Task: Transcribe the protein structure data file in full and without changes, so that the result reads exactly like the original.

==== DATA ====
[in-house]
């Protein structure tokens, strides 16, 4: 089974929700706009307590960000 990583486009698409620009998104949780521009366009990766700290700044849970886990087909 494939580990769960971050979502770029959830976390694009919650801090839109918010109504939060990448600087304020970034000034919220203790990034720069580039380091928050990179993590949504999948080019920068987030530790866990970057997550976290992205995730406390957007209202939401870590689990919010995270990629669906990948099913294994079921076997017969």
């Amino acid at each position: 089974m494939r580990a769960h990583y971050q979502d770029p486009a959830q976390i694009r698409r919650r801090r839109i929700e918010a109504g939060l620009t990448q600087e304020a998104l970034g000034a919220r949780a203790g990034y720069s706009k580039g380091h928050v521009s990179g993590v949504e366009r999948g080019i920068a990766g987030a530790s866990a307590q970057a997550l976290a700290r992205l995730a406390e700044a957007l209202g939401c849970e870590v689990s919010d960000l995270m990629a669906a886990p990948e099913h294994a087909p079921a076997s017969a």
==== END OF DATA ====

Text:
[in-house]
């Protein structure tokens, strides 16, 4: 089974929700706009307590960000 990583486009698409620009998104949780521009366009990766700290700044849970886990087909 494939580990769960971050979502770029959830976390694009919650801090839109918010109504939060990448600087304020970034000034919220203790990034720069580039380091928050990179993590949504999948080019920068987030530790866990970057997550976290992205995730406390957007209202939401870590689990919010995270990629669906990948099913294994079921076997017969």
């Amino acid at each position: 089974m494939r580990a769960h990583y971050q979502d770029p486009a959830q976390i694009r698409r919650r801090r839109i929700e918010a109504g939060l620009t990448q600087e304020a998104l970034g000034a919220r949780a203790g990034y720069s706009k580039g380091h928050v521009s990179g993590v949504e366009r999948g080019i920068a990766g987030a530790s866990a307590q970057a997550l976290a700290r992205l995730a406390e700044a957007l209202g939401c849970e870590v689990s919010d960000l995270m990629a669906a886990p990948e099913h294994a087909p079921a076997s017969a």